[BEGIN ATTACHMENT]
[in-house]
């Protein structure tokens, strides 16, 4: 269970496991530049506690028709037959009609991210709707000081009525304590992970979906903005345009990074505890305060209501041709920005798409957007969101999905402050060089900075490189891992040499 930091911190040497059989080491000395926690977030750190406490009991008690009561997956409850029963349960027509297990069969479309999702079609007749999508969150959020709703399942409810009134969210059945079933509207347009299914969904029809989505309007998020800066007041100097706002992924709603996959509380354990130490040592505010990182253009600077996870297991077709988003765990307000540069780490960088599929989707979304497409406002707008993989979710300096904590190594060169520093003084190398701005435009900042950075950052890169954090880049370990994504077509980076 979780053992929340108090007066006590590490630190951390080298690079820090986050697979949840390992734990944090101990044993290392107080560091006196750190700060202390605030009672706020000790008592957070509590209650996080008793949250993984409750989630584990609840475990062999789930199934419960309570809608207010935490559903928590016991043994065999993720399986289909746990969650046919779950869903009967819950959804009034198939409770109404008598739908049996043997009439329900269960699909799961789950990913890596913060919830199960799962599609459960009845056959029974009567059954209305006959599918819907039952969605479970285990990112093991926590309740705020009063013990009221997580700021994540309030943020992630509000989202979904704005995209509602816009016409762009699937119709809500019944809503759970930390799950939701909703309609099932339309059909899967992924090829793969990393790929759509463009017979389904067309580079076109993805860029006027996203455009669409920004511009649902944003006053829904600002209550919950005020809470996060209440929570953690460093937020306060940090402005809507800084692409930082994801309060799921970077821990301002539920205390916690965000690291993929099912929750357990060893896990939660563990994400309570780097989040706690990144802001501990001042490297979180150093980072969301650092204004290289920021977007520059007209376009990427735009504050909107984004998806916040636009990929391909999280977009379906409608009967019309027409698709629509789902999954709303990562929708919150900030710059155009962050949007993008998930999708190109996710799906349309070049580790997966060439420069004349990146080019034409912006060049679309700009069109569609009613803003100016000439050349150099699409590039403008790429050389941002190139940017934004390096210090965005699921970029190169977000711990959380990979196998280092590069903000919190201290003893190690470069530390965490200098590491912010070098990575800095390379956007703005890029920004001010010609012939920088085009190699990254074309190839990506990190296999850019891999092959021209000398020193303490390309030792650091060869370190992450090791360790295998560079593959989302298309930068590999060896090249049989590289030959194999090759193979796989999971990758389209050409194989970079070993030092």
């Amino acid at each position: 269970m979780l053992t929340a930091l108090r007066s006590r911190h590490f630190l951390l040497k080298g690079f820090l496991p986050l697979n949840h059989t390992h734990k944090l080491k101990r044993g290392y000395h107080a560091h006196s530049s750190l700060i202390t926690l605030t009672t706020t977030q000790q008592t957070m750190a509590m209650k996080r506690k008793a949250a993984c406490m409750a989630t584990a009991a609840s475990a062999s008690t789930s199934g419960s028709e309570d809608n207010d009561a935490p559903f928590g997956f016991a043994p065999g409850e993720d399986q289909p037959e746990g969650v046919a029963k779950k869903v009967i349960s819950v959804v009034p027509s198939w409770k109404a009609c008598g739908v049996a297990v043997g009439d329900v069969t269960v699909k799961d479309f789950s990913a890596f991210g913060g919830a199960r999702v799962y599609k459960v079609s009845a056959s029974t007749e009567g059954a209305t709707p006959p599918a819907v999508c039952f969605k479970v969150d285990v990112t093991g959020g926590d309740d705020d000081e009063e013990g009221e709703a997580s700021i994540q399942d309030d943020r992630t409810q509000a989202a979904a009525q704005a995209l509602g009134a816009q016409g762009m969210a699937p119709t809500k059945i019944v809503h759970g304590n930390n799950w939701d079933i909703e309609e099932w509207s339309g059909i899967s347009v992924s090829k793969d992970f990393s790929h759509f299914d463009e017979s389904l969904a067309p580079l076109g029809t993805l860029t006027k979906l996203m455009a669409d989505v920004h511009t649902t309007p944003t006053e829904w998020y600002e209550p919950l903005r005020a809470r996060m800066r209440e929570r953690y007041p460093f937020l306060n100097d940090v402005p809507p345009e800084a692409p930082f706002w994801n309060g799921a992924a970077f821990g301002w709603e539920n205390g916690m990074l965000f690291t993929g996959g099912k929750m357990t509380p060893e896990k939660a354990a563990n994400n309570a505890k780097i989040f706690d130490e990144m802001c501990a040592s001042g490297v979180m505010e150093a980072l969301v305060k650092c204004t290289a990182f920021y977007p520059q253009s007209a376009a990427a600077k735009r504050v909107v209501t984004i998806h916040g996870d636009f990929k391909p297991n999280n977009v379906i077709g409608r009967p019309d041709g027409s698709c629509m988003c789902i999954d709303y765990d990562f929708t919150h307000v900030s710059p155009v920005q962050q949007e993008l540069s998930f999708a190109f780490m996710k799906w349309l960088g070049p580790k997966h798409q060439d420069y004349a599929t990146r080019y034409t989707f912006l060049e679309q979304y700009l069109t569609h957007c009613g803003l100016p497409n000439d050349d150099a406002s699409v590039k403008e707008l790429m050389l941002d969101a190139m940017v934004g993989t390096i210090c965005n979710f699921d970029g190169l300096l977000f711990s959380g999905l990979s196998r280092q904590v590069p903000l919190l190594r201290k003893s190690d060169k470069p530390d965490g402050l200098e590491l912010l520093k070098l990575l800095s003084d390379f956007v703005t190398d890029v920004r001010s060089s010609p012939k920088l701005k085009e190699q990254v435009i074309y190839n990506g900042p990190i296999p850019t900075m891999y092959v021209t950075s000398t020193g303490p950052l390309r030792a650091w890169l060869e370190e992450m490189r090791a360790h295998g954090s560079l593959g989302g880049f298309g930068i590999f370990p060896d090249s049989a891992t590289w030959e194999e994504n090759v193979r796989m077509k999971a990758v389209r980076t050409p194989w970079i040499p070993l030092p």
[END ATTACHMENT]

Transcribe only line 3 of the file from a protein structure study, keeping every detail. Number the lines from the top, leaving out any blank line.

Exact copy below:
């Amino acid at each position: 269970m979780l053992t929340a930091l108090r007066s006590r911190h590490f630190l951390l040497k080298g690079f820090l496991p986050l697979n949840h059989t390992h734990k944090l080491k101990r044993g290392y000395h107080a560091h006196s530049s750190l700060i202390t926690l605030t009672t706020t977030q000790q008592t957070m750190a509590m209650k996080r506690k008793a949250a993984c406490m409750a989630t584990a009991a609840s475990a062999s008690t789930s199934g419960s028709e309570d809608n207010d009561a935490p559903f928590g997956f016991a043994p065999g409850e993720d399986q289909p037959e746990g969650v046919a029963k779950k869903v009967i349960s819950v959804v009034p027509s198939w409770k109404a009609c008598g739908v049996a297990v043997g009439d329900v069969t269960v699909k799961d479309f789950s990913a890596f991210g913060g919830a199960r999702v799962y599609k459960v079609s009845a056959s029974t007749e009567g059954a209305t709707p006959p599918a819907v999508c039952f969605k479970v969150d285990v990112t093991g959020g926590d309740d705020d000081e009063e013990g009221e709703a997580s700021i994540q399942d309030d943020r992630t409810q509000a989202a979904a009525q704005a995209l509602g009134a816009q016409g762009m969210a699937p119709t809500k059945i019944v809503h759970g304590n930390n799950w939701d079933i909703e309609e099932w509207s339309g059909i899967s347009v992924s090829k793969d992970f990393s790929h759509f299914d463009e017979s389904l969904a067309p580079l076109g029809t993805l860029t006027k979906l996203m455009a669409d989505v920004h511009t649902t309007p944003t006053e829904w998020y600002e209550p919950l903005r005020a809470r996060m800066r209440e929570r953690y007041p460093f937020l306060n100097d940090v402005p809507p345009e800084a692409p930082f706002w994801n309060g799921a992924a970077f821990g301002w709603e539920n205390g916690m990074l965000f690291t993929g996959g099912k929750m357990t509380p060893e896990k939660a354990a563990n994400n309570a505890k780097i989040f706690d130490e990144m802001c501990a040592s001042g490297v979180m505010e150093a980072l969301v305060k650092c204004t290289a990182f920021y977007p520059q253009s007209a376009a990427a600077k735009r504050v909107v209501t984004i998806h916040g996870d636009f990929k391909p297991n999280n977009v379906i077709g409608r009967p019309d041709g027409s698709c629509m988003c789902i999954d709303y765990d990562f929708t919150h307000v900030s710059p155009v920005q962050q949007e993008l540069s998930f999708a190109f780490m996710k799906w349309l960088g070049p580790k997966h798409q060439d420069y004349a599929t990146r080019y034409t989707f912006l060049e679309q979304y700009l069109t569609h957007c009613g803003l100016p497409n000439d050349d150099a406002s699409v590039k403008e707008l790429m050389l941002d969101a190139m940017v934004g993989t390096i210090c965005n979710f699921d970029g190169l300096l977000f711990s959380g999905l990979s196998r280092q904590v590069p903000l919190l190594r201290k003893s190690d060169k470069p530390d965490g402050l200098e590491l912010l520093k070098l990575l800095s003084d390379f956007v703005t190398d890029v920004r001010s060089s010609p012939k920088l701005k085009e190699q990254v435009i074309y190839n990506g900042p990190i296999p850019t900075m891999y092959v021209t950075s000398t020193g303490p950052l390309r030792a650091w890169l060869e370190e992450m490189r090791a360790h295998g954090s560079l593959g989302g880049f298309g930068i590999f370990p060896d090249s049989a891992t590289w030959e194999e994504n090759v193979r796989m077509k999971a990758v389209r980076t050409p194989w970079i040499p070993l030092p």